Now, I hope you’ll notice that there’s nothing in Jordan’s ideal that has much at all to do with athleticism or health. Beyond repeating variations of the word ‘athletic’, the only specific elements of athleticism in his description seem to be symmetry, youth, and a particular waist to hip ratio, which even he justifies on the basis of male interest and fertility rather than athletic prowess. He isn’t describing an ideal either of athleticism or of health, just of the Swimsuit Issue body that he’s been getting off to for the past few decades.
And let’s admit now that the Swimsuit Issue body has never been primarily about either athleticism or health. Although things have been changing recently, most of the models who have graced the Swimsuit Issue’s pages over the years were anything but athletes. In fact, many of them were at a body weight that doctors would consider dangerously low, creating an ideal for women that was unhealthy both physically and psychologically.
If the Swimsuit Issue was actually about fitness and athleticism and health, it would feature the whole range of body types that make for athletic prowess. Compare the physiques of Tia-Clair Toomey (multiple crossfit champion), Amanda Nunes (MMA champion), Brigid Kosgei (top marathon runner), Guan Chenchen (Olympic gold medal gymnast), Shelly-Ann Fraser-Pryce (current fastest female sprinter), Rebecca Roberts (world’s strongest woman), Annemiek van Vleuten (world’s top rated female road cyclist), and so on. There’s such a diversity of athletic body types here among the world’s top female athletes, but precious little by way of Jordan’s ideal waist to hip ratio, because, frankly, this kind of ratio has nothing to do with athleticism. And neither does the Swimsuit Issue.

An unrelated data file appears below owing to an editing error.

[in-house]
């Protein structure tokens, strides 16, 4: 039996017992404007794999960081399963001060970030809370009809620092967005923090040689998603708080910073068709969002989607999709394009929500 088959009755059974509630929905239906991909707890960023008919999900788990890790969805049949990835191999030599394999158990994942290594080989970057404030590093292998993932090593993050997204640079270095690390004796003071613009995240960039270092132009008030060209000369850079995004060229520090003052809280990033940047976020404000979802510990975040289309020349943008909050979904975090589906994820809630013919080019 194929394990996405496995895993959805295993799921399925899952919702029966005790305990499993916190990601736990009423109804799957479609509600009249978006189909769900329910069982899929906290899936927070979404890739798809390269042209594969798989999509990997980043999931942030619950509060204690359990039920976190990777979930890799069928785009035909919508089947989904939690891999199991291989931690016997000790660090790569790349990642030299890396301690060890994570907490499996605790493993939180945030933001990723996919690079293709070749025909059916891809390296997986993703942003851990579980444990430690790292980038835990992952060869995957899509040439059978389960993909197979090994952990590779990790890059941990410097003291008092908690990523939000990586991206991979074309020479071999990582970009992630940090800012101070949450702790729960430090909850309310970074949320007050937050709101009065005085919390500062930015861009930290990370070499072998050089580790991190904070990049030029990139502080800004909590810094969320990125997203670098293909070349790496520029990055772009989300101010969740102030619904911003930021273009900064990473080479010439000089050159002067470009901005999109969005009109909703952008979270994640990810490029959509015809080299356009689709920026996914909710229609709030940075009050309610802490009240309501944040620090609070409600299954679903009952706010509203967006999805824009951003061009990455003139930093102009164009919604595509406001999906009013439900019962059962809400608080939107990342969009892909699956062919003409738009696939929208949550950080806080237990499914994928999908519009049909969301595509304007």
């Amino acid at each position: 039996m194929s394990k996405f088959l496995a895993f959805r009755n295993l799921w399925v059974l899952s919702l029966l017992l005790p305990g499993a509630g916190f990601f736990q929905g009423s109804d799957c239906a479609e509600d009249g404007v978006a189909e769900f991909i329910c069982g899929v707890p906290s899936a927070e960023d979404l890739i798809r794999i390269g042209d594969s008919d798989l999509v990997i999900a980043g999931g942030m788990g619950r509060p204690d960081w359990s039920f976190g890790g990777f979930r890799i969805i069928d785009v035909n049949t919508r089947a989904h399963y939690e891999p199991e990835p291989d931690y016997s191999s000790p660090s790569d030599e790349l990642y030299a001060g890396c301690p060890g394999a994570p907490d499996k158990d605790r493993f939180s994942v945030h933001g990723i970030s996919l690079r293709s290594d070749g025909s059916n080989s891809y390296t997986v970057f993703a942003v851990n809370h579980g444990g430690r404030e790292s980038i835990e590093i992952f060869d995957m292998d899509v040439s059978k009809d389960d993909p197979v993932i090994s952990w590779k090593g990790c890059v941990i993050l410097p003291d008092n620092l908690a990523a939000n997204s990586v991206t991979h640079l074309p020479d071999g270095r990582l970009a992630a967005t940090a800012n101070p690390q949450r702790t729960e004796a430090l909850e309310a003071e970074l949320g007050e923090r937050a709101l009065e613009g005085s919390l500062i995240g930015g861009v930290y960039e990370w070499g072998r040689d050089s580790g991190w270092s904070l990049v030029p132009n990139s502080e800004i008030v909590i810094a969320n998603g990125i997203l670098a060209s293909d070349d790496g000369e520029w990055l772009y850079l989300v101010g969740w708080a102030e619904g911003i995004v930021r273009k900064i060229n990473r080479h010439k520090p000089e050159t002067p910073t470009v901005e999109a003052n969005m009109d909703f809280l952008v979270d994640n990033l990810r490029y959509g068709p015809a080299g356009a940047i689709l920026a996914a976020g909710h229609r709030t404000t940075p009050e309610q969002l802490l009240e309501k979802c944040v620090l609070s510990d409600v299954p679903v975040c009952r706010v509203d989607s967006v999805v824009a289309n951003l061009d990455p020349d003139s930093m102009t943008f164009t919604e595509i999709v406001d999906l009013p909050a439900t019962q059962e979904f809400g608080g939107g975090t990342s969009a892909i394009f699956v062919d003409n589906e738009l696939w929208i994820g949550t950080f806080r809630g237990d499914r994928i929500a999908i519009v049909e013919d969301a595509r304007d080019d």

Let’s admit too, on Jordan’s behalf, since he certainly won’t admit it himself, that he isn’t picking up his copy of the Swimsuit Issue because he’s interested in how healthy the models look. He’s not jerking off to some ideal athlete. His own failed attempt to describe athleticism reveals pretty clearly that what he’s looking for is youth, an ideal hip to waist ratio, and I’d hazard to guess some sort of hip to bust ratio thrown in for good measure. And, given that Yumi is only 25 years old, the only thing Jordan can really be complaining about is those ratios.
So don’t be fooled even for a minute. Jordan isn’t mad that Sports Illustrated is overturning some ideal of health and athleticism. He’s mad because his ideal of beauty, which he claims is based on “universality,” is no longer the universal ideal of beauty represented on magazine covers. He’s mad because this calls into question the superiority of his own desire. He’s mad because there are people out there who think that Yumi is ideally beautiful despite not adhering to his carefully calculated body ratios. He’s mad that these people’s desire might be as valid as his own. He’s mad that there are so many of these people, in fact, that Sports Illustrated is financially motivated to give them what they want.
He basically admits as much in his interview with Mikhaila, where he complains that deviating from the traditional Swimsuit Issue body is “a cheap manipulation of something that had been working very well for Sports Illustrated,” a manipulation that he says is “exploiting” Yumi to get cheap sales. And he’s right, in this at least. The Swimsuit Issue became a cultural icon precisely by manipulating and fulfilling ideals of female beauty, precisely by exploiting that ideal to sell magazines, and as Jordan says, it’s been working very well for them.
What Jordon fails to see is that it’s always been that way. The Swimsuit Issue was never the purveyor of some absolute or universal beauty. It was always manipulating and exploiting ideals of female attractiveness in order to sell magazines. That didn’t start with Yumi on the cover. That was the deal all along. All Yumi did was represent a small shift in what our culture includes in the definition of ideal female beauty, a shift away from Jordan’s magic ratio, to be sure, but otherwise just business as usual, all blather about health and athleticism notwithstanding.